Expert advice from Bob Vila, the most trusted name in home improvement, home remodeling, home repair, and DIY.

Bob's Bloggers

A community of bloggers who live and die to DIY

paint, furniture, diy

Ask Deana: Painting Furniture for a Distressed Look

By Alchemy Fine Living on Sep 12, 2012

I am constantly being asked questions about painting, distressing, and re-finishing furniture. My inbox is full of email inquiries and many of you have the very same questions. I have decided to start a new series on my blog, called Ask Deana, in which I will do my very best to answer all of your most frequently asked questions.

This QUESTION came to me recently from one of my readers:
I have a question regarding distressing furniture. I have a piece of furniture that is a lighter shade of wood (I think it is pine). I was watching your video on how you distressed the antique table and I noticed that you primed the piece and then distressed it. Can you do that with lighter wood? Or would I need to prime, then paint a darker brown and then paint white over the dark brown?

Here is my ANSWER:
You can do this two different ways. First you could stain the wood dark before painting it. In order to stain the piece you would need to strip it because the stain needs to penetrate the wood and will not do that if the piece has a clear finish on it now. Make sure to use a product that is just a stain, not a stain and finish in one. Follow the manufacturers instructions and apply as many coats as you like until you have achieved the level of darkness you desire. After you’ve given your furniture all the coats of stain that you want, allow it to thoroughly dry and then lightly sand the piece with 220 grit sand paper. Now you are ready to prime and paint. CLICK HERE to view a post on how to strip and re-stain furniture. This link also includes specific products I use to do the job.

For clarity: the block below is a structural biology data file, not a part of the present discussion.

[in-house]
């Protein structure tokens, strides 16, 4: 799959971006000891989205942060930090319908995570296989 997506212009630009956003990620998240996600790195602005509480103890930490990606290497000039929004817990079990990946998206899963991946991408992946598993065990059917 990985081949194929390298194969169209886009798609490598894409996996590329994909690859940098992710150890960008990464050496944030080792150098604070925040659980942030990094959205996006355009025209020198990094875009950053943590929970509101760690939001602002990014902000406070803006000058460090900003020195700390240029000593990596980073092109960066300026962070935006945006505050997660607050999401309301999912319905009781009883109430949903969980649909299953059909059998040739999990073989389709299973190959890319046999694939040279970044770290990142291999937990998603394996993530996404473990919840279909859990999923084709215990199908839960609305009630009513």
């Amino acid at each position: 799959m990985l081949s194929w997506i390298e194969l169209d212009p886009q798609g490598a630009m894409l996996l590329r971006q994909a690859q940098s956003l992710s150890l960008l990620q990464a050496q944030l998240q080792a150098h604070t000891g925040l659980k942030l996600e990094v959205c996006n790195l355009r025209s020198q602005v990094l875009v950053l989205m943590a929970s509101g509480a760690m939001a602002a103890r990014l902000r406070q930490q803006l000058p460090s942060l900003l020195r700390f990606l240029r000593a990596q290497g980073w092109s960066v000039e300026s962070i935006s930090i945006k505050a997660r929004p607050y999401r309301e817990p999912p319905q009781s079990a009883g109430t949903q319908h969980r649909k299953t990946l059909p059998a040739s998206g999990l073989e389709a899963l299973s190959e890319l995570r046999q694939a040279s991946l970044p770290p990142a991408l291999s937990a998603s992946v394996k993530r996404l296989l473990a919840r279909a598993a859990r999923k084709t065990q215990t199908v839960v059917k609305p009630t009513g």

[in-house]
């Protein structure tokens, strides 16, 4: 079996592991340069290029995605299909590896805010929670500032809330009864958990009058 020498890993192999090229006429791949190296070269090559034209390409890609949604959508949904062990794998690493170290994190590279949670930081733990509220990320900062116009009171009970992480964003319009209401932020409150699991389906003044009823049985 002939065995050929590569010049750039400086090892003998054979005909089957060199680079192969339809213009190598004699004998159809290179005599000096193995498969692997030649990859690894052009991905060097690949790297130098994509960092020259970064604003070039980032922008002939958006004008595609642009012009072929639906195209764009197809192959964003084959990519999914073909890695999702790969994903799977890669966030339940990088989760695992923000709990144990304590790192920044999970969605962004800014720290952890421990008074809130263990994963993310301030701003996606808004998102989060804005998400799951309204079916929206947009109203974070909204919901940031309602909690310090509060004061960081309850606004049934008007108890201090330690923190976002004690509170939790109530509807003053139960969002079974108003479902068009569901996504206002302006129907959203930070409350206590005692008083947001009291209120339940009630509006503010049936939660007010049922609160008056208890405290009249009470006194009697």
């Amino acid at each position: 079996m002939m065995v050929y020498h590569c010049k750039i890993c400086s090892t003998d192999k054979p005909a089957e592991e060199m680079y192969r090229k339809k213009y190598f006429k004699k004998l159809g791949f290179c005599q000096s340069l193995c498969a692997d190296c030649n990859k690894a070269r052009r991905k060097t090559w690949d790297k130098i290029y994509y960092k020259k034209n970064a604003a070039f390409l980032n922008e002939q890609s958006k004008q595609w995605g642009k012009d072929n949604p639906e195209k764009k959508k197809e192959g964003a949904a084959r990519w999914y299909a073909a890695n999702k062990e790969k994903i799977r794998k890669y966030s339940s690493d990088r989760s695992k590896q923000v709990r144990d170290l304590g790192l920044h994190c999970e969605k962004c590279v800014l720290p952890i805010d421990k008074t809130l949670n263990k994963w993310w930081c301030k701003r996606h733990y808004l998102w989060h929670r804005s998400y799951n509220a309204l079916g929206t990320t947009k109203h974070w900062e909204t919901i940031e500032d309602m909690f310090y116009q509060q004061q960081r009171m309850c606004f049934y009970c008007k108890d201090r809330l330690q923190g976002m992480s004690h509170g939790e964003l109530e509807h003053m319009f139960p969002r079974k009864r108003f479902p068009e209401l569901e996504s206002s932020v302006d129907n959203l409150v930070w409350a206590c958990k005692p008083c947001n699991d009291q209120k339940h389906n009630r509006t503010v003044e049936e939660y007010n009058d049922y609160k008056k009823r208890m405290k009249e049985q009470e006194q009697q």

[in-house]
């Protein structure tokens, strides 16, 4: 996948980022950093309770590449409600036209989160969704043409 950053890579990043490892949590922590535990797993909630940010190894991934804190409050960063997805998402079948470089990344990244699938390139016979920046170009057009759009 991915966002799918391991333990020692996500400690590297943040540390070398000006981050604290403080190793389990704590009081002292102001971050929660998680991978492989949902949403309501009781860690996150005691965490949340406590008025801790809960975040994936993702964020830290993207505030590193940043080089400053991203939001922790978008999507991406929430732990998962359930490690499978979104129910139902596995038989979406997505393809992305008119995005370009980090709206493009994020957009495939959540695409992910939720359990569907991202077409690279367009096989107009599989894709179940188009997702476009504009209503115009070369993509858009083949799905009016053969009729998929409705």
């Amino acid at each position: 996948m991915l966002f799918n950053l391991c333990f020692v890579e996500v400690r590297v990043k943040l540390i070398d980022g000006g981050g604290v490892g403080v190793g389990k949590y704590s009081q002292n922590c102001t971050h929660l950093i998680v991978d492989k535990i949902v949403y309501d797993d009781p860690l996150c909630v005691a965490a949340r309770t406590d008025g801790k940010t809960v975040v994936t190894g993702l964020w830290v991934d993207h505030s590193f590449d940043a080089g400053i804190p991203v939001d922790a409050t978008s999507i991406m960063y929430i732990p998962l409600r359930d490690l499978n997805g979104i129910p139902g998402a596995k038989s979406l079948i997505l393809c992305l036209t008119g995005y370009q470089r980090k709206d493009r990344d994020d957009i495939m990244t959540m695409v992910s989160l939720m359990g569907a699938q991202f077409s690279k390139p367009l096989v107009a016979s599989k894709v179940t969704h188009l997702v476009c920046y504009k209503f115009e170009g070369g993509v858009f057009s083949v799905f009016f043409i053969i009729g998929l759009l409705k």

The second way you can go about doing this is to prime and paint the piece first. Then after distressing it apply the stain. The stain will penetrate the exposed wood, turning it darker, but it will also stain the paint changing the color of your finish. If you desire a very aged, antiqued look this is a good way to go. If you decide to go with this method be sure to properly prepare the furniture for paint before priming it. To do that you will need to scrub the piece with TSP or a degreaser and then sand it well with 220 grit sandpaper. You need to create a clean, scuffed up surface for the paint to adhere to.

The piece shown below was stained after it was painted white. You can see that is now more of a tea stained color, rather than a pure white. In the close up you can see how the stain made the distressed areas nice and dark. CLICK HERE to see exactly how this technique is down.


Visit Alchemy Fine Living »

blog comments powered by Disqus